It’s hard to not take a small measure of joy in the letter from 50 former national security officials, many of whom served in the administration of President George W. Bush, who declared on Monday that Donald Trump “would be the most reckless president in American history.”

That’s saying a lot, considering that Bush was the president who launched an illegal, pre-emptive invasion of Iraq based on false claims about weapons of mass destruction in the possession of Saddam Hussein, plunging the country into sectarian strife and civil war and creating a vacuum for ISIS’ homicidal extremism to take hold.

I wonder whether any of the signatories are even vaguely aware of their monumental hypocrisy. It pains me to say so, but Trump is right about the foreign policy establishment — particularly the neocons whose influence crested during the Bush administration. They have been consistently wrong about virtually everything since 9/11. And their denunciation didn’t seem to cause much aggravation for Trump, who responded, “They are nothing more than the failed Washington elite looking to hold onto their power, and it’s time they are held accountable for their actions.”

To right-size this development, most of the signatories are fairly junior league, with the exception of Michael Hayden, the former director of the CIA and National Security Agency. Signatories like Michael Chertoff, the former secretary of Homeland Security and Dov S. Zakheim, an undersecretary of defense, were either not involved in planning the invasion of Iraq or played a minor role. In contrast, two of the war’s major architects — former Defense Secretary Donald Rumsfeld and Vice President Dick Cheney — have said they plan to vote for Trump.

If you wonder whether the intervening years have bestowed any wisdom on Rumsfeld, consider his explanation to Fox News’ Greta Van Susteren in June: “On the Democratic side we have a known known; on the Republican side we have a recent entry who’s a known unknown.”

And true to form, Cheney indicated to a CNN correspondent in the spring that he plans to vote for Trump, while giving no explanation, even after the candidate said during a primary debate: “I will tell you they lied. They said there were weapons of mass destruction. There were none. They knew there were none.”

Judgement on the wisdom of invading Iraq aside, Hayden is also walking on swampy ground when it comes to the kinds of tactics Trump says he would employ against foreign enemies. During an appearance on HBO’s “Real Time with Bill Maher” in February, Maher expressed horror at Trump’s campaign-trail pledge to kill the family members of terrorists — a practice barred by the Geneva Conventions.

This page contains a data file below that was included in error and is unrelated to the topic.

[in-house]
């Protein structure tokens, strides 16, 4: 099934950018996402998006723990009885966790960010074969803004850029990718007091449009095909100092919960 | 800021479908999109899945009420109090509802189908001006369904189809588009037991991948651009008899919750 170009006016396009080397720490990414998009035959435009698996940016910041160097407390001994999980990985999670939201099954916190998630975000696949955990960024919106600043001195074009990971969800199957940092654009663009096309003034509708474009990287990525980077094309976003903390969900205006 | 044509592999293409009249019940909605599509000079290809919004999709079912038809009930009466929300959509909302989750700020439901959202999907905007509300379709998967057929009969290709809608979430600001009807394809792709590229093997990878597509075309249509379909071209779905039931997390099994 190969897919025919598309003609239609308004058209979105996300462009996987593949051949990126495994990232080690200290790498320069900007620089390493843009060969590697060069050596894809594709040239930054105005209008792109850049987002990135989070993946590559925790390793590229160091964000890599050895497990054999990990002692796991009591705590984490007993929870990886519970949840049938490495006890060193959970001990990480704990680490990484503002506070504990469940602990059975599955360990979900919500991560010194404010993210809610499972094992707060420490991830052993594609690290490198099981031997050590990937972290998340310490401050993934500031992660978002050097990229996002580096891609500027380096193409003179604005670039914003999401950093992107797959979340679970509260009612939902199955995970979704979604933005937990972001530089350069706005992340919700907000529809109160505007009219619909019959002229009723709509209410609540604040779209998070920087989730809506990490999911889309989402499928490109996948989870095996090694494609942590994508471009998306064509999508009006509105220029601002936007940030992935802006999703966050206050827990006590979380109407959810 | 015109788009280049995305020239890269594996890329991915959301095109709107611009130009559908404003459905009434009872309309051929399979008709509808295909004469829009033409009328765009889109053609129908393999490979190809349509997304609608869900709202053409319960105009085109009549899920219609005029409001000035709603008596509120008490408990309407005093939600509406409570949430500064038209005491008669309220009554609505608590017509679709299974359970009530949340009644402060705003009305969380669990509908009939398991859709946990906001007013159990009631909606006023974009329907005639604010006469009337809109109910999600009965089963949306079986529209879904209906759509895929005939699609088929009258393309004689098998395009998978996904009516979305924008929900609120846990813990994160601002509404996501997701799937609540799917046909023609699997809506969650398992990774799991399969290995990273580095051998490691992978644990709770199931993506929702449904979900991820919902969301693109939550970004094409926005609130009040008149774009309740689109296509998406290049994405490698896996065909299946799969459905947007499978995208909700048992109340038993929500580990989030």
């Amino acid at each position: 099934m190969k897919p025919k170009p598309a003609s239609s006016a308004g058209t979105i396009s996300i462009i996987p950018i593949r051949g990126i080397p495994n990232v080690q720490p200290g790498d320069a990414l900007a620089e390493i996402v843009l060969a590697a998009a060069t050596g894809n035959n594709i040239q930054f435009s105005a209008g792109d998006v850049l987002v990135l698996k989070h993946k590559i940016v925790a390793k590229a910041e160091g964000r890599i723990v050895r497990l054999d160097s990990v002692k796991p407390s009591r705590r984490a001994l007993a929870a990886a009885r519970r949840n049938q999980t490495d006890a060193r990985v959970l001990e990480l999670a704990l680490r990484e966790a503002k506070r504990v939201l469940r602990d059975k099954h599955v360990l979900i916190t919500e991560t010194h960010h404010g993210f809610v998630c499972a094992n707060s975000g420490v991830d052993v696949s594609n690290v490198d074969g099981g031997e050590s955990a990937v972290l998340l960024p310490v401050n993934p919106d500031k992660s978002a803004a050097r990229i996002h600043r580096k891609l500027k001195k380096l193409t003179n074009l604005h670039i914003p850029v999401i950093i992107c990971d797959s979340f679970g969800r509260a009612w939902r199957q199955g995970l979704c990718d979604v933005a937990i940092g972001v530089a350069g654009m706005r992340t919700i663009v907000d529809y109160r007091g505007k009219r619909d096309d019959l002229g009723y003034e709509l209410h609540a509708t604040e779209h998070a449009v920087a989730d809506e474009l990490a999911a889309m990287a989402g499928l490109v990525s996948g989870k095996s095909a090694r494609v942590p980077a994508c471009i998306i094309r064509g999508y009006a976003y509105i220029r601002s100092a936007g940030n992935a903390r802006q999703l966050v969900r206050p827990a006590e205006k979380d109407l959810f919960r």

“Let me give you a punchline: If he were to order that once in government, the American armed forces would refuse to act,” Hayden said.

“You are not required to follow an unlawful order,” Hayden added. “That would be a violation of all the international laws of armed conflict.”

Around the same time, Trump said he would reinstate waterboarding, while adding other interrogation methods that are “so much worse” and “much stronger.” He told a retirement community in South Carolina: “Don’t tell me it doesn’t work — torture works. Okay, folks? Torture — you know half of these guys [say]: ‘Torture doesn’t work.’ Believe me, it works. Okay?”

As to Hayden’s admonition to Trump to “bring your own damn bucket” if he wants to reinstate waterboarding, the former CIA director has made it abundantly clear that his opposition grows out of interrogators feeling burned by years of investigations and President Obama’s change of policy, not because of any disagreement with the tactic per se. The national security establishment under President George W. Bush created an elaborate fabric of legal justifications, state secrecy and rhetorical obtuseness to maintain a regime of torture that, to borrow from the title of Hayden’s recent book, played right up to the edge. Under close scrutiny, Hayden’s self-righteousness looks a lot more like the hedging of a sophisticated con artist who doesn’t want his loudmouth sidekick to blow his cover.

Hypocrisy aside, Donald Trump really “would be the most reckless president in American history.” Trump’s invitation to Russia to conduct espionage against an American political party — serious or in jest — should set aside any doubts about that.

And whatever Hillary Clinton’s faults — including her support for the invasion of Iraq and proclivity towards military intervention — no one should be under any illusion that the choice in this election is in any way relative. We can build a movement to rein in Clinton’s reckless and misguided impulses, while pushing her towards the light. But first we have to save our republic.

As a local Communist Party official in France once told the Guardian: “When the house is on fire, you don’t care too much if the the water you put it out with is dirty.”

We must save the house that is on fire while simultaneously building a new one.

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